KGB continues manipulating using terrorism threat
On May 25th, the Belarusian KGB informed about a criminal case on terrorism charges initiated against a man who unsuccessfully tried to blow up a police station in Zhlobin.
As before, when explosions in Gomel and Kobrin occurred, the KGB sent detailed operational reports about the incident to the media and shared working leads, which was unusual until 2011. Intelligence services believe all these terrorist acts could involve criminal groups that smuggle illegal immigrants from Asian countries into the EU via Belarus. Regarding the Zhlobin incident, the KGB stated that the alleged terrorist was wearing a mask with an inscription in Arabic and the National TV Channel showed a corresponding report.
Our previous assessment should be reiterated, that such information policy of the intelligence agency and the media objectively increase the feeling of danger in the society. Most likely, that above all, it is the KGB, who is interested in such disclosure, as high risks to public safety increase this body’s importance as the country’s main anti-terrorist shield.
It should be emphasized that the number of terrorist threats has increased in the Gomel Region. A likely explanation for this phenomenon could be that regional security forces staff could thereby attempt to counteract the ongoing reform in the security agencies, particularly in the KGB. Earlier, President Lukashenko made a number of new appointments in the central offices the KGB and in Vitebsk regional KGB Department.
President Lukashenka continues to rotate staff and rejuvenate heads of departments and universities following new appointments in regional administrations. Apparently, new Information Minister Karliukevich could somewhat relax the state policy towards the independent media and introduce technological solutions for retaining control over Belarus’ information space. New rectors could strengthen the trend for soft Belarusization in the regions and tighten the disciplinary and ideological control over the student movement in the capital.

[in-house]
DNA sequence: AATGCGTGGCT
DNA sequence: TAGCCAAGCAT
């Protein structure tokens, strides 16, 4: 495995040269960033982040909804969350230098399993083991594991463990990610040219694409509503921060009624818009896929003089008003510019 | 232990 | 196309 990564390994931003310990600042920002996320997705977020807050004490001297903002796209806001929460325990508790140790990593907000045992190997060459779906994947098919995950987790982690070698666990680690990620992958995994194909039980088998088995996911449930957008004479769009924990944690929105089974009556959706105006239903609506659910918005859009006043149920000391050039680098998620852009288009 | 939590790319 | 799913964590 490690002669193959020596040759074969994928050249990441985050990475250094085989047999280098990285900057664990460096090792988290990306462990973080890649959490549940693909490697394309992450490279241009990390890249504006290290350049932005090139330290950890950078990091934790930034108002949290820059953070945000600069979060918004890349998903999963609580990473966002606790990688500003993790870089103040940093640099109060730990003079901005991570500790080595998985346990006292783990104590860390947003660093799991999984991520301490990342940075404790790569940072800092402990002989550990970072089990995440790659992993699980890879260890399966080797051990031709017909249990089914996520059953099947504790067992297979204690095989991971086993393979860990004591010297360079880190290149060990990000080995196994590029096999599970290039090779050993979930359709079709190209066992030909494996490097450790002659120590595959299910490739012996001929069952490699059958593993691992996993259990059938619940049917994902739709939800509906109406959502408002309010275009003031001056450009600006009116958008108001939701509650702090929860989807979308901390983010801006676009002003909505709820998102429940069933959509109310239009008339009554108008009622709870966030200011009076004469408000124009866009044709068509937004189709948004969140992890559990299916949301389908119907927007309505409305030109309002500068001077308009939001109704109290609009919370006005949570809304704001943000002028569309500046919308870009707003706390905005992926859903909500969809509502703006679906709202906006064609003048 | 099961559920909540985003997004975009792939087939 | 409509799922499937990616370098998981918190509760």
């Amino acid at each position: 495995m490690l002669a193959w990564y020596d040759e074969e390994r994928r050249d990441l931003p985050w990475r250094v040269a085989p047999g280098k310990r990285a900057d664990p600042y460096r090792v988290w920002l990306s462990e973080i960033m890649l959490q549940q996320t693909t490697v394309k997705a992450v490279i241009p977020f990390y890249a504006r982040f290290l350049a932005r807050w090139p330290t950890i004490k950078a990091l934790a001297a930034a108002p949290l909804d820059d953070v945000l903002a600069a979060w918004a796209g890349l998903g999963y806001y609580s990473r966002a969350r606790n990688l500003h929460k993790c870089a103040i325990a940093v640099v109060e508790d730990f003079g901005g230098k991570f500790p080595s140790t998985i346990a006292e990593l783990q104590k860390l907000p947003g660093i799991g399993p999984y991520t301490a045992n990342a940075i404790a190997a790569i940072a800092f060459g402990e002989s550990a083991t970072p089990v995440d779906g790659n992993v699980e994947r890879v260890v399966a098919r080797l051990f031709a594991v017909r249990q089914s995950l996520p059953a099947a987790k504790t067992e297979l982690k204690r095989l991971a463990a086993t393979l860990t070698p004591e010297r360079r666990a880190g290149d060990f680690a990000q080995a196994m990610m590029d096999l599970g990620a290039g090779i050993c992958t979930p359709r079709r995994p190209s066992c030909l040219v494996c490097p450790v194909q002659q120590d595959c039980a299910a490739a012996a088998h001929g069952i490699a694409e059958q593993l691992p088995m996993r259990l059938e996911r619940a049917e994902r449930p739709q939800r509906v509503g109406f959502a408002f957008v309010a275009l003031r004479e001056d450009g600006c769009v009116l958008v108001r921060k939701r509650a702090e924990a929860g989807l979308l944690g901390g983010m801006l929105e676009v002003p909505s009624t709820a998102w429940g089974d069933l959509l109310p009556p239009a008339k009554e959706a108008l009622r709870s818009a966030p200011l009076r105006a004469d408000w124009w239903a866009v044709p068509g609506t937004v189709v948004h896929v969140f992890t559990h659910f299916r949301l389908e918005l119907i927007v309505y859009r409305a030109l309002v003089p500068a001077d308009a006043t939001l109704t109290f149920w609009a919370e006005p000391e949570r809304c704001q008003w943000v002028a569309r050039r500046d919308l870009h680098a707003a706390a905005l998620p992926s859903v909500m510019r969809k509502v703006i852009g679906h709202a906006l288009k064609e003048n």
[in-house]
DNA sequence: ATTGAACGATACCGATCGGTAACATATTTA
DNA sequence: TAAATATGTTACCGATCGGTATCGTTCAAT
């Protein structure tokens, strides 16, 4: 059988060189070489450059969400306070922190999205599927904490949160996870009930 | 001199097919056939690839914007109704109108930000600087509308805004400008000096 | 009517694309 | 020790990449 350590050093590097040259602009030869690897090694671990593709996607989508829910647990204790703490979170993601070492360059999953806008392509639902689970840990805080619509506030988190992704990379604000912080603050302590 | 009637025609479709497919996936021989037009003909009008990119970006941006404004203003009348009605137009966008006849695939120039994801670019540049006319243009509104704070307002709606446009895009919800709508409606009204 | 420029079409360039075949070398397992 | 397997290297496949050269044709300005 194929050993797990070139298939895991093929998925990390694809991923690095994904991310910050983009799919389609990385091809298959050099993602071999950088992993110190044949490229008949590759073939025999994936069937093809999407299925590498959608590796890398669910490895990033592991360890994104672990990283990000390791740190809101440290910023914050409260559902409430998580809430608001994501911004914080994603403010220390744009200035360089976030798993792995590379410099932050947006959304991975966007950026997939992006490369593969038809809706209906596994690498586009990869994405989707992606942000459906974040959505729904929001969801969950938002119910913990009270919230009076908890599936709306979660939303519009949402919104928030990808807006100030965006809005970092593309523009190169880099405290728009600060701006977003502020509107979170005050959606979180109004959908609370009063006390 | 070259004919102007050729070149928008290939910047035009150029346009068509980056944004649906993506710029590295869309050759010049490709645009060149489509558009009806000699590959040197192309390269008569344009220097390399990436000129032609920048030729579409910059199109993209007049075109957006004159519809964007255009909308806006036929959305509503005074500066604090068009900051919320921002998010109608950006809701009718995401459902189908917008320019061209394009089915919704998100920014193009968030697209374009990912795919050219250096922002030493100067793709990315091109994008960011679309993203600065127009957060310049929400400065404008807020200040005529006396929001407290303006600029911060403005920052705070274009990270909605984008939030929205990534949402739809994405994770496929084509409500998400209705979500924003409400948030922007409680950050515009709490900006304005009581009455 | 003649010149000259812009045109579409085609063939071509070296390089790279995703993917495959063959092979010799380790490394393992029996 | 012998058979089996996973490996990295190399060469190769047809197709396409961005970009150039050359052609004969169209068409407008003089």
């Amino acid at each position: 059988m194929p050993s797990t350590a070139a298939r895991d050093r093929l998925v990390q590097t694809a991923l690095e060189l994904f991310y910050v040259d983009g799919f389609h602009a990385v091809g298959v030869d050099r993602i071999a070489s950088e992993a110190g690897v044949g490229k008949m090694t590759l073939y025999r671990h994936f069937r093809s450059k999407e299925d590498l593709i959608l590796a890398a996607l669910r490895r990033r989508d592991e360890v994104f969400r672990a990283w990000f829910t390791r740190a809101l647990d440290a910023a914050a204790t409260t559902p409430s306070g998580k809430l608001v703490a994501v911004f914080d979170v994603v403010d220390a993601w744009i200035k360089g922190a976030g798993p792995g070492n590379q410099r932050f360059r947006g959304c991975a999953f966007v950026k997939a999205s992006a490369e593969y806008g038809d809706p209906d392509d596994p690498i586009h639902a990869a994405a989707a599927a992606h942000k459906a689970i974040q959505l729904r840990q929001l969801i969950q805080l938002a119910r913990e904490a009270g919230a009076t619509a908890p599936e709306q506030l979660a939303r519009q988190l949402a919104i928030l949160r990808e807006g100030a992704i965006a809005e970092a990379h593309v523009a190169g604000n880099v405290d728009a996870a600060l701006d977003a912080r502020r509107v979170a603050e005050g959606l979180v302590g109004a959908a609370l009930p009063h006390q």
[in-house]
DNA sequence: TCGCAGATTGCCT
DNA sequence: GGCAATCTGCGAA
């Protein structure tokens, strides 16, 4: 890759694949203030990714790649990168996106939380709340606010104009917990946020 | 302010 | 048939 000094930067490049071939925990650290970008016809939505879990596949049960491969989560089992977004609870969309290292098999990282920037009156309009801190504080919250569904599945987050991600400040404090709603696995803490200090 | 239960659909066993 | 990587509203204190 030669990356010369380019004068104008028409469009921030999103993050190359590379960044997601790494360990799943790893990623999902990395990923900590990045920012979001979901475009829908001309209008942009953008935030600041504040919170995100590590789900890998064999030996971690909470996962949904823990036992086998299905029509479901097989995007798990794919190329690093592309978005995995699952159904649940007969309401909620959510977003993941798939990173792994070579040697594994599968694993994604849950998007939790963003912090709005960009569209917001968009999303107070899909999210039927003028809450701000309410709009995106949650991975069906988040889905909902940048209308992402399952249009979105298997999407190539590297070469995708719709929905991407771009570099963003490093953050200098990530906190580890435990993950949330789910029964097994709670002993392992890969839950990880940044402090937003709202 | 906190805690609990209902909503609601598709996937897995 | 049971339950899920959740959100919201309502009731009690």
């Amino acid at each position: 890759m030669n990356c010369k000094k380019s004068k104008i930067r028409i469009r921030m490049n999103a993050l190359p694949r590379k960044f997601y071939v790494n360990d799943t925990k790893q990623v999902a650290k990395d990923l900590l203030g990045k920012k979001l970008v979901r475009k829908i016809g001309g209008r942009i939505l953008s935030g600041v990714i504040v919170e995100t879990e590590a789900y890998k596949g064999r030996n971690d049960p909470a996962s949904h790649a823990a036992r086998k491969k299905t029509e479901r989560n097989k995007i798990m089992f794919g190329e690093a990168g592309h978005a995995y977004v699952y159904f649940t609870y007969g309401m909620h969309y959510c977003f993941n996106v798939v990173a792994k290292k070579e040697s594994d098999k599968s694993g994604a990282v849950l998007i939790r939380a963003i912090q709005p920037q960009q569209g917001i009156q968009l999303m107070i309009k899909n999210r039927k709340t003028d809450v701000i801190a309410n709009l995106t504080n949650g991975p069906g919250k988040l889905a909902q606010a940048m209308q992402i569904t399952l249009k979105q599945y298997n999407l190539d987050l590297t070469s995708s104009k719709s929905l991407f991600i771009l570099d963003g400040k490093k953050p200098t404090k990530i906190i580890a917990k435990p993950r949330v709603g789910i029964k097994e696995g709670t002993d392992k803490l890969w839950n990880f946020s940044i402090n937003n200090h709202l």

President Lukashenka has appointed new ministers of culture and information, the new rector of the Belarusian State University and heads of three universities, assistants in the Minsk and Vitebsk regions.
The new Information Minister Karliukevich is likely to avoid controversial initiatives similar to those former Minister Ananich was famous for, however, certainly within his capacities. Nevertheless, the appointment of Belarusian-speaking writer Karliukevich could be regarded as the state’s cautious attempt to relax environment in the media field and ensure the sovereignty of national media.
The Belarusian leadership has consolidated the trend for mild Belarusization by appointing a young historian and a ‘reasonable nationalist’, Duk as the rector at the Kuleshov State University in Mogilev. Meanwhile, while choosing the head of the Belarusian State University, the president apparently had in mind the strengthening of the ideological loyalty among the teaching staff and students at the main university in order to keep the youth movement at bay. Previously, Korol was the rector of the Kupala State University in Grodno, where he held purges among the disloyal teaching staff.
The trend for the renewal of mid-ranking executives and their rejuvenation has confirmed. The age of the Culture Minister and three new rectors varies from 39 to 44 years old.